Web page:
New Report: Banking-As-A-Service Takes Friction Out Of Remittances
Many consumers move to new countries to pursue economic opportunities, but adjusting to these locations also requires learning the ins and outs of new financial systems — a transition that can be filled with friction.
Immigrants must quickly establish local bank accounts in their host countries so they can easily receive payroll, and many also seek seamless, cost-effective ways to send money back home. These customers may struggle to find convenient services, however. Traditional financial institutions (FIs) may offer only money transfers made via expensive correspondent banking networks, and some customers may require assistance from several financial services providers to meet their needs.
The November Smarter Payments Tracker® examines how FIs and FinTechs are innovating to deliver more compelling cross-border and international banking offerings. It also looks at the role of Banking-as-a-Service (BaaS) solutions in powering FIs’ and FinTechs’ efforts to cater to expatriates and immigrant workers.
Around The World Of Smarter Payments
Remittances fuel many economies, and Pakistan is looking to encourage these financial flows by making it easier for expatriates to send money home and make other investments in the country. The central bank and several other commercial banks collaborated on a cross-border bank account offering that Pakistanis overseas can use to store rupees and foreign currencies as well as to pay bills and make other transactions in the nation.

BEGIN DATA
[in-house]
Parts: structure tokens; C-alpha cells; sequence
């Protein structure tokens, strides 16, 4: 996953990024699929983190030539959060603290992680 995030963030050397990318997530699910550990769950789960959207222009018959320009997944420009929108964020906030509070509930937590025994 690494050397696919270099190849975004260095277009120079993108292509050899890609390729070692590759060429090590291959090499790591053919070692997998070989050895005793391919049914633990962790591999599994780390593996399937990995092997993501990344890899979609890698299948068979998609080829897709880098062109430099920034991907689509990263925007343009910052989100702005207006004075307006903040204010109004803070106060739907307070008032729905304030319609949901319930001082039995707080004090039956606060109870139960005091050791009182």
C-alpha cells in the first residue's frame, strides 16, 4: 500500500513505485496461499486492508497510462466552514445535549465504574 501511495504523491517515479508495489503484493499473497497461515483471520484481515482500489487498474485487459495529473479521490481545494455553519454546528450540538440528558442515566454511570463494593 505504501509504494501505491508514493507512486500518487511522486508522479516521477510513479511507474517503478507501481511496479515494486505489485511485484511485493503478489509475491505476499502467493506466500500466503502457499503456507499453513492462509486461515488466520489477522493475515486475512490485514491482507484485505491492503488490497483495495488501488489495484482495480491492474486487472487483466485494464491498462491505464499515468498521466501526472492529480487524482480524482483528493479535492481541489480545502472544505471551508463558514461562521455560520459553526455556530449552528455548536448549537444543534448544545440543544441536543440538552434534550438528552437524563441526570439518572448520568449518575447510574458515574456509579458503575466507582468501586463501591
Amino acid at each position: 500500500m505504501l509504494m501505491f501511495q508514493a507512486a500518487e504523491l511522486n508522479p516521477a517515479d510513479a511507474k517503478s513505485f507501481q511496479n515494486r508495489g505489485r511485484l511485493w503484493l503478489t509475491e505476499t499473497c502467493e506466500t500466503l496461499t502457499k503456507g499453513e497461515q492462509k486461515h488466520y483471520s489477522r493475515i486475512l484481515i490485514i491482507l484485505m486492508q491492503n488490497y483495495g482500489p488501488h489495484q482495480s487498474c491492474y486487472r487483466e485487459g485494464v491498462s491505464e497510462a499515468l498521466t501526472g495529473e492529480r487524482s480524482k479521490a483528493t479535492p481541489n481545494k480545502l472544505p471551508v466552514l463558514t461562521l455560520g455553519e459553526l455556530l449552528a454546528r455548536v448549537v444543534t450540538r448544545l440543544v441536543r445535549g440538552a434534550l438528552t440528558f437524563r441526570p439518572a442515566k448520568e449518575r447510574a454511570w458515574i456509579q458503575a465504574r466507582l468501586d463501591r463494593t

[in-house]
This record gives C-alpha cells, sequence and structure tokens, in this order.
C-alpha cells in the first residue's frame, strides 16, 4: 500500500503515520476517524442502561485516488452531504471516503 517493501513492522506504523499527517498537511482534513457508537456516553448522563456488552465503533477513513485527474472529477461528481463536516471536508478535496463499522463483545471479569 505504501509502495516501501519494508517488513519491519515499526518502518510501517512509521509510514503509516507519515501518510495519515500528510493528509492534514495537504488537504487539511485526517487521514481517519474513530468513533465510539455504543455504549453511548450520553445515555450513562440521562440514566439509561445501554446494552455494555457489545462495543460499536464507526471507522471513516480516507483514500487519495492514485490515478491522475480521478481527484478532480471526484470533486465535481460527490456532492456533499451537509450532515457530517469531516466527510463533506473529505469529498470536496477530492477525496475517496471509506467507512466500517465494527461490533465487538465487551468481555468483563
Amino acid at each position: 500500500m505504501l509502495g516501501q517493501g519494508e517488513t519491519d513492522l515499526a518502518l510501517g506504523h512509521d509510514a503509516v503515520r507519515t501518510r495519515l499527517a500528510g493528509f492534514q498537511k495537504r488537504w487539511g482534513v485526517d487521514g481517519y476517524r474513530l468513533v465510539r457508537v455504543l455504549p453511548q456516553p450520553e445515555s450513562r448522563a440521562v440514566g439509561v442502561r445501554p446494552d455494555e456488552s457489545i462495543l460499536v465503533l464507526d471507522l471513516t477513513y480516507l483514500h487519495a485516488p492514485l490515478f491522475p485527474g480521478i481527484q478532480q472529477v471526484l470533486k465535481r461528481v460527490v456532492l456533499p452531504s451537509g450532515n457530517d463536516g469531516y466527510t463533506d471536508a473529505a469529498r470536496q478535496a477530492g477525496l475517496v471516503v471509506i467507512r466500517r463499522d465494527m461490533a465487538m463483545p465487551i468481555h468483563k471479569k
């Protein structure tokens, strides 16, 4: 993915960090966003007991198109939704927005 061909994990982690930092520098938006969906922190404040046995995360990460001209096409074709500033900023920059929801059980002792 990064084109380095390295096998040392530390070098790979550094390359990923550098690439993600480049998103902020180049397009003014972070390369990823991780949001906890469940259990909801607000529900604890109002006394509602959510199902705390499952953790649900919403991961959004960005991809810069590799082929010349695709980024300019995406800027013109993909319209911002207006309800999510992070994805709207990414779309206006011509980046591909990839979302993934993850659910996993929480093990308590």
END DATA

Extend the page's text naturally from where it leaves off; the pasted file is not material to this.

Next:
FIs and FinTechs in Europe are preparing for additional cross-border financial frictions amid the prospect of a no-deal Brexit. Such a move would see the United Kingdom exit the European Union and abandon the financial regulations that are in place in the region, and some FIs that have served both markets are now withdrawing to serve one or the other.
Some smaller players are looking to avoid shouldering the regulatory compliance work involved in serving additional global markets by turning to already-licensed partners. United States-based neobank Unifimoney, for example, recently partnered with Singapore-based FinTech Nium to deliver compliant cross-border transfers from U.S. customers to recipients in Asia and Europe.
Find more about these and all the rest of the latest headlines in the Tracker®.
How Rayo Delivers Immigrant-Focused Financial Services
Consumers who move to the U.S. require local bank accounts and debit cards to manage their daily saving and spending needs as well as convenient services that allow them to send money to family back home. They often find it difficult to meet these numerous needs, however, prompting many to turn to apps from several financial services providers, according to Joaquín Ayuso, CEO of immigrant-focused banking services provider Rayo. In the Feature Story, Ayuso explains how working with BaaS providers can help financial services companies add necessary capabilities and offer all-in-one banking platforms to better support this customer base.
Get the full story in the Tracker®.
Legacy banks often send remittances over correspondent banking networks, which can drive up costs. Research suggests that mobile-based services may offer a less expensive alternative, and many FIs and FinTechs are interested in deploying these offerings so they can win over more customers. The Deep Dive examines how banks and FinTechs can use BaaS solutions to more easily build out and improve their remittances services.
Check out the Tracker® to read more.
About The Tracker